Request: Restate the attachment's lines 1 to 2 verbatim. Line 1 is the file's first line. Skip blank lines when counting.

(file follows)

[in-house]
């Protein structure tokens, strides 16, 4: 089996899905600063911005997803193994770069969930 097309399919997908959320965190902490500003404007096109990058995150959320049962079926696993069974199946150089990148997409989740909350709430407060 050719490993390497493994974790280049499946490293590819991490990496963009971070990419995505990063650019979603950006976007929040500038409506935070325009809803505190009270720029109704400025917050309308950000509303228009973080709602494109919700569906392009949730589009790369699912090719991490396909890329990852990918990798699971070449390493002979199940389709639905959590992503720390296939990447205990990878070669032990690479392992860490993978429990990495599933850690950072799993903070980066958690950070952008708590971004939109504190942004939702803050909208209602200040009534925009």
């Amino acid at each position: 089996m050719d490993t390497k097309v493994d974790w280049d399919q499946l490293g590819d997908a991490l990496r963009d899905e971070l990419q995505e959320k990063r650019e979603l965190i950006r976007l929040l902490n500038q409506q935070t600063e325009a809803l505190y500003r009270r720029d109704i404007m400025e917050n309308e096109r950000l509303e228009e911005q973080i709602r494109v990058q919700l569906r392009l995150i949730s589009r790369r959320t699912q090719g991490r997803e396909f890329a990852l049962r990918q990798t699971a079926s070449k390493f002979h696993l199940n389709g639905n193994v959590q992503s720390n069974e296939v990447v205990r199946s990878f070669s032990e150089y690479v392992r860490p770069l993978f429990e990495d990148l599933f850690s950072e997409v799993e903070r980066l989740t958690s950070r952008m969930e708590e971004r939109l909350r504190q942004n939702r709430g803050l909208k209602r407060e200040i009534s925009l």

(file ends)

[in-house]
């Protein structure tokens, strides 16, 4: 089996899905600063911005997803193994770069969930 097309399919997908959320965190902490500003404007096109990058995150959320049962079926696993069974199946150089990148997409989740909350709430407060 050719490993390497493994974790280049499946490293590819991490990496963009971070990419995505990063650019979603950006976007929040500038409506935070325009809803505190009270720029109704400025917050309308950000509303228009973080709602494109919700569906392009949730589009790369699912090719991490396909890329990852990918990798699971070449390493002979199940389709639905959590992503720390296939990447205990990878070669032990690479392992860490993978429990990495599933850690950072799993903070980066958690950070952008708590971004939109504190942004939702803050909208209602200040009534925009």